Munger's disgust at bitcoin is a dead approach
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Munger's disgust at bitcoin is a dead approach


Attitudes to new technologies in finance have, over the past 10 years, become polarised into two categories: the zealot and the luddite. This isn’t good enough.

We’re all familiar with the zealots. Cryptocurrency in particular has attracted far more than its fair share. Bitcoin maximalists — those who hope and even expect to live in a world where bitcoin has replaced the dollar, euro and all other currencies — are perhaps the worst offenders, but almost every technological innovation in finance has a flock of adherents who hail it as the most significant advancement since the IOU.

But the cynics are almost as bad. Charlie Munger described bitcoin as “disgusting and contrary to the interest of civilisation” during Berkshire Hathaway's annual shareholder meeting in May. His distaste for financial market disruptors even led him, during a recent interview with CNBC, to praise the Chinese Communist Party for its handling of Jack Ma, founder of Alibaba, when it quashed plans for his company Ant Group’s initial public offering. The commission-free trading app Robinhood, meanwhile, is "beneath contempt".

Although not a cryptocurrency player, Ant’s Alipay has provided digital payments services for 1bn users, many of whom were previously unbanked. It is understandable that the Chinese government might be keen to retain state control over its banking sector, but less clear why Munger is so sympathetic with this aim.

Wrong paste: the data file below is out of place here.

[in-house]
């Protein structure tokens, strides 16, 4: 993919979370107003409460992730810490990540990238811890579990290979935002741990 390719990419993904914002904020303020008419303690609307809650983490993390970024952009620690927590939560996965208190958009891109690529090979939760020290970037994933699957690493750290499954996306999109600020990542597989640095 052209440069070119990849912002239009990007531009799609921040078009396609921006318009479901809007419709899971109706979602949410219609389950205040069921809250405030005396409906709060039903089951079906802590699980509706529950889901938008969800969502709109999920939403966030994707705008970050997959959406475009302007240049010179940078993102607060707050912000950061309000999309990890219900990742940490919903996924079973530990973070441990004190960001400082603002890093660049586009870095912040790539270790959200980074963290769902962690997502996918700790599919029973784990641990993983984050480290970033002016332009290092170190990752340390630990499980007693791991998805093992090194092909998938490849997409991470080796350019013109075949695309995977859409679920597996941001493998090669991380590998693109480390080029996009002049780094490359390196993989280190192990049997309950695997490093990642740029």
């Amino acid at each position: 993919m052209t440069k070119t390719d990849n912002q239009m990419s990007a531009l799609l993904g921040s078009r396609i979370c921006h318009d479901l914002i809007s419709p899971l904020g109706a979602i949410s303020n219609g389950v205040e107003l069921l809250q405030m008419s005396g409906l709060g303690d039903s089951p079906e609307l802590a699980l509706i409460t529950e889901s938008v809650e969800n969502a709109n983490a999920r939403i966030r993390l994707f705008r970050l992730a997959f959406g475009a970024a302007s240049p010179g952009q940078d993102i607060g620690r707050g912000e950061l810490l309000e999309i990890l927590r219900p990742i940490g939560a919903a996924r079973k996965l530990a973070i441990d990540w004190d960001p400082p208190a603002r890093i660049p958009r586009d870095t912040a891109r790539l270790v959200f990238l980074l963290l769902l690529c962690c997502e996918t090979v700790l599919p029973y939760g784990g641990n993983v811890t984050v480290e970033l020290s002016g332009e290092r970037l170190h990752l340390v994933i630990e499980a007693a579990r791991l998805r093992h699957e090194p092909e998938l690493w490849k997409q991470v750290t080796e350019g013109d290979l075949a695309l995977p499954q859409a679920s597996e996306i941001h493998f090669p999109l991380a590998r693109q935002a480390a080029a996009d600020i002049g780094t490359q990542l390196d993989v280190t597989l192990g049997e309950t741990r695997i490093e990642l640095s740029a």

His support for the actions of the Chinese state against a financial innovator and his revulsion towards cryptocurrencies smack of obstinate, blind support for the status quo — the very flaw that technology zealots love to attribute to their opponents.

There are, of course, numerous good reasons to be concerned about the impact of cryptocurrencies and sceptical of the promises of fintech evangelists. For every genuinely revolutionary development, there will be several thousand frauds, failures and things that turned out just not to be that important.

This should not be overlooked, particularly when the zealots have secured so much control over the agenda that what should be mundane questions of database architecture are, thanks to the “blockchain revolution”, deemed to be matters to bring to the attention of senior management.

But it is just as damaging to follow Munger’s lead and treat any disruptive developments, whatever the benefits they may bring, as a threat to civilisation, to be stifled or eradicated at first sight.

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